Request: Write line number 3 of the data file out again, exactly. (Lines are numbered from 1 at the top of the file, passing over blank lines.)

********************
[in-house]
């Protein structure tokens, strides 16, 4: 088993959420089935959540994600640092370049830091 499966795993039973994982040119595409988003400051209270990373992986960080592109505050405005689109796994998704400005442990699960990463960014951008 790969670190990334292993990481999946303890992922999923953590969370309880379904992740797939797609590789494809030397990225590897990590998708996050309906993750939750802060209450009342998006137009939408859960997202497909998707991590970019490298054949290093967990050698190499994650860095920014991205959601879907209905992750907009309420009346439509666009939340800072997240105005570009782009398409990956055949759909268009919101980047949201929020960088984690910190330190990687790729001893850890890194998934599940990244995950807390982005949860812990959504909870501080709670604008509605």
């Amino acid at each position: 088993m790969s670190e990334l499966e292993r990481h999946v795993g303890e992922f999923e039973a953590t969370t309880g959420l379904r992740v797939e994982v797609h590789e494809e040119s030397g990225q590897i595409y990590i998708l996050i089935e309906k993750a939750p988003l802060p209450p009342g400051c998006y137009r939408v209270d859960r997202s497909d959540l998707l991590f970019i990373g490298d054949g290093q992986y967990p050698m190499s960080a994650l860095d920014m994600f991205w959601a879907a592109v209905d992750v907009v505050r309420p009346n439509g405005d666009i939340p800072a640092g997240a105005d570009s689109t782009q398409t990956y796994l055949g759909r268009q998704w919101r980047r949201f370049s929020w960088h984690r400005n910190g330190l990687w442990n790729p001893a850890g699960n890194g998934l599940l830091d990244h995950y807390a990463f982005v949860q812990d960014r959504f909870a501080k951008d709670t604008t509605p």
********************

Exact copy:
């Amino acid at each position: 088993m790969s670190e990334l499966e292993r990481h999946v795993g303890e992922f999923e039973a953590t969370t309880g959420l379904r992740v797939e994982v797609h590789e494809e040119s030397g990225q590897i595409y990590i998708l996050i089935e309906k993750a939750p988003l802060p209450p009342g400051c998006y137009r939408v209270d859960r997202s497909d959540l998707l991590f970019i990373g490298d054949g290093q992986y967990p050698m190499s960080a994650l860095d920014m994600f991205w959601a879907a592109v209905d992750v907009v505050r309420p009346n439509g405005d666009i939340p800072a640092g997240a105005d570009s689109t782009q398409t990956y796994l055949g759909r268009q998704w919101r980047r949201f370049s929020w960088h984690r400005n910190g330190l990687w442990n790729p001893a850890g699960n890194g998934l599940l830091d990244h995950y807390a990463f982005v949860q812990d960014r959504f909870a501080k951008d709670t604008t509605p």